Science gateways (or science portals) and scientific workflows are two aspects of a general problem: improving the usability of distributed computing resources (cyberinfrastructure) in order to better enable scientific investigation and education. In this talk, we present Apache Airavata, an open source, open community software framework that can be used to build science gateways and execute scientific workflows. Despite their similarities, gateways and workflows present different challenges to software. Gateways typically support relatively simple execution patterns (single jobs or simple workflows) but must do so at scale reliably since they are used by hundreds to hundreds of thousands of users. Workflows on the other hand are more specialized to a specific researcher's problem but may encapsulate very complicated execution patterns that utilize multiple computing resources. In Airavata, we are designing for both scenarios, and we summarize our efforts here. In summary, we are developing a component-based system with well-defined developer and internal programming interfaces that allow for us to explore issues such as scheduling and workflow algorithm development, component elasticity on clouds, and relational vs. non-relational data storage. As an open community framework, Apache Airavata accepts contributions and encourages a broad community of stakeholders. We conclude with remarks on how interested groups can become involved.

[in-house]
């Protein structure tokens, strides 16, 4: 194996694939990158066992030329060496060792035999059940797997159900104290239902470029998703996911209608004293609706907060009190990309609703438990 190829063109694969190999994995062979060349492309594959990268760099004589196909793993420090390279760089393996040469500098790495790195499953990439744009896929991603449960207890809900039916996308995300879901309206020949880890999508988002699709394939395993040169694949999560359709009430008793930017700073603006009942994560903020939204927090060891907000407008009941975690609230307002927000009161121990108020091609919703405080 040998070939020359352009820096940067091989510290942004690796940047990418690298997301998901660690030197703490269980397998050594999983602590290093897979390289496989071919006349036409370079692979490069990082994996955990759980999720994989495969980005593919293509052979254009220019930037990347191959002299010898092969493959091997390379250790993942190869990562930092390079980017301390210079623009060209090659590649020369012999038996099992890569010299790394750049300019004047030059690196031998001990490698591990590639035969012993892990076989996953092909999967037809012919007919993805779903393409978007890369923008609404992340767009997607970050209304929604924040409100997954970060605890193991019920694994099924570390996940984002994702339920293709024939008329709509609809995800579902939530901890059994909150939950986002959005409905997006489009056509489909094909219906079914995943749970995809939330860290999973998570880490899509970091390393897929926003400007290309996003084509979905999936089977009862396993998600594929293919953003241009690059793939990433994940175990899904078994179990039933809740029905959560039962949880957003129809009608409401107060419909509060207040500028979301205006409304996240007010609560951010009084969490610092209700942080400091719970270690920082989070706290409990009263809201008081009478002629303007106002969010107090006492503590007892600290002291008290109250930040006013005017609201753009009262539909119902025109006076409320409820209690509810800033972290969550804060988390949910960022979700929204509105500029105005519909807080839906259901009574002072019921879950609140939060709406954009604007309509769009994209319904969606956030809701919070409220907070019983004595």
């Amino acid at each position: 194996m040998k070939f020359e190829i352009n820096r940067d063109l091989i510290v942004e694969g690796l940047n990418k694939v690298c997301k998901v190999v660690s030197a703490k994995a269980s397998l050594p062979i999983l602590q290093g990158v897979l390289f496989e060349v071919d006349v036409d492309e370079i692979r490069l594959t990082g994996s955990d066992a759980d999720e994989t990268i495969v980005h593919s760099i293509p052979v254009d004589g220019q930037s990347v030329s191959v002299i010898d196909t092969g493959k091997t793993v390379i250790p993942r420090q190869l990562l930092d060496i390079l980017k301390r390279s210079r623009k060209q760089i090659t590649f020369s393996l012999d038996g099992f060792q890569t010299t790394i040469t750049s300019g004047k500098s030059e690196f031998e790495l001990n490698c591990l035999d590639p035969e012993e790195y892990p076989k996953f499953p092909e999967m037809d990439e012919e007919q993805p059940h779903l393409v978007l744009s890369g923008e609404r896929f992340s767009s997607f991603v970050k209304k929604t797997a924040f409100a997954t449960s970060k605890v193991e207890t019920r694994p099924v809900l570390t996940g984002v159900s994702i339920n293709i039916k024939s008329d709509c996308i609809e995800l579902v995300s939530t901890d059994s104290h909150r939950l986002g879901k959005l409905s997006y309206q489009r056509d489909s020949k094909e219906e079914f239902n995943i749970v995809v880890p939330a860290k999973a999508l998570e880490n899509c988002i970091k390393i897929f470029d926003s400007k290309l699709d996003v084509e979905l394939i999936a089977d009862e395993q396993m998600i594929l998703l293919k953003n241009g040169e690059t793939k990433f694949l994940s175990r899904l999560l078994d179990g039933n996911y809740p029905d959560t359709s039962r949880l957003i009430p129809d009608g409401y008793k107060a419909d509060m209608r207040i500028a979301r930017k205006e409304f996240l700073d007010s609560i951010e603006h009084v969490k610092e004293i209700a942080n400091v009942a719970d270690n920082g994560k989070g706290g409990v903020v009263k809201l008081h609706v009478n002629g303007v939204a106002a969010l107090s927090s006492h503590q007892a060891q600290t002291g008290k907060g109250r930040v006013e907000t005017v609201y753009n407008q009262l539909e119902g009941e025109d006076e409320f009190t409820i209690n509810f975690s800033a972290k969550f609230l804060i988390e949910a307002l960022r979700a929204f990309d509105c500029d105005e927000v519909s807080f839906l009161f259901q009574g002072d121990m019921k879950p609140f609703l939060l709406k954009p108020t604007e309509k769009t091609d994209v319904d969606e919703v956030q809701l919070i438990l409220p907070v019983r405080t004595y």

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About Marlon Pierce

Pierce is the Assistant Director for the Science Gateways Group in Research Technologies Applications at Indiana University. Pierce received his Ph.D. Florida State University (Physics) in 1998 in computational condensed matter physics. His current research and development work focuses on computational sciences with an emphasis on Grid computing and computational Web portals. Prior to forming the Science Gateway Group, Pierce served as assistant director for the Community Grids Laboratory at Indiana University's Pervasive Technologies Institute. Pierce supervises the research activities of software engineering staff and Ph.D. students, and serves as principal investigator on multiple federally-funded research projects. Pierce leads research efforts in the following areas: the application of service-oriented architectures and real-time streaming techniques to geographical information systems and sensor networks; the development of open source science Web portal software for accessing Grid computing and data resources; and Grid-based distributed computing applications in computational chemistry and material science, chemical informatics, and geophysics.